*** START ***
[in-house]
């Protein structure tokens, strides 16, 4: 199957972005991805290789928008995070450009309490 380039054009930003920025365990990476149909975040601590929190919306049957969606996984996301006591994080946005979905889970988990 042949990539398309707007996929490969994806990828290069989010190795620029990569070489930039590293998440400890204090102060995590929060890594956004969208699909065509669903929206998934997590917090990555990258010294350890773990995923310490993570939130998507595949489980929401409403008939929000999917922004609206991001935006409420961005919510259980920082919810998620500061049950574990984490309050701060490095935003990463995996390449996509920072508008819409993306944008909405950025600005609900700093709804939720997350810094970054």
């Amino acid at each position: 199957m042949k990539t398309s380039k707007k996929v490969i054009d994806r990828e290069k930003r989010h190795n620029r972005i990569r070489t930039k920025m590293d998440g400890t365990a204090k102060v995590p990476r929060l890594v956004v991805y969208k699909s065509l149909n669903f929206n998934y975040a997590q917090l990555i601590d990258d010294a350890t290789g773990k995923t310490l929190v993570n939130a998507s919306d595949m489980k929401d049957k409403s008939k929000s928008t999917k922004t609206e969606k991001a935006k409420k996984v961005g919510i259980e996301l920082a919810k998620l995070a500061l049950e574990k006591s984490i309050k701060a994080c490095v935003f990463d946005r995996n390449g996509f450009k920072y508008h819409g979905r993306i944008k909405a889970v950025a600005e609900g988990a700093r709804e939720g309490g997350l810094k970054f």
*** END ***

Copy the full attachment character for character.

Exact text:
[in-house]
């Protein structure tokens, strides 16, 4: 199957972005991805290789928008995070450009309490 380039054009930003920025365990990476149909975040601590929190919306049957969606996984996301006591994080946005979905889970988990 042949990539398309707007996929490969994806990828290069989010190795620029990569070489930039590293998440400890204090102060995590929060890594956004969208699909065509669903929206998934997590917090990555990258010294350890773990995923310490993570939130998507595949489980929401409403008939929000999917922004609206991001935006409420961005919510259980920082919810998620500061049950574990984490309050701060490095935003990463995996390449996509920072508008819409993306944008909405950025600005609900700093709804939720997350810094970054």
């Amino acid at each position: 199957m042949k990539t398309s380039k707007k996929v490969i054009d994806r990828e290069k930003r989010h190795n620029r972005i990569r070489t930039k920025m590293d998440g400890t365990a204090k102060v995590p990476r929060l890594v956004v991805y969208k699909s065509l149909n669903f929206n998934y975040a997590q917090l990555i601590d990258d010294a350890t290789g773990k995923t310490l929190v993570n939130a998507s919306d595949m489980k929401d049957k409403s008939k929000s928008t999917k922004t609206e969606k991001a935006k409420k996984v961005g919510i259980e996301l920082a919810k998620l995070a500061l049950e574990k006591s984490i309050k701060a994080c490095v935003f990463d946005r995996n390449g996509f450009k920072y508008h819409g979905r993306i944008k909405a889970v950025a600005e609900g988990a700093r709804e939720g309490g997350l810094k970054f």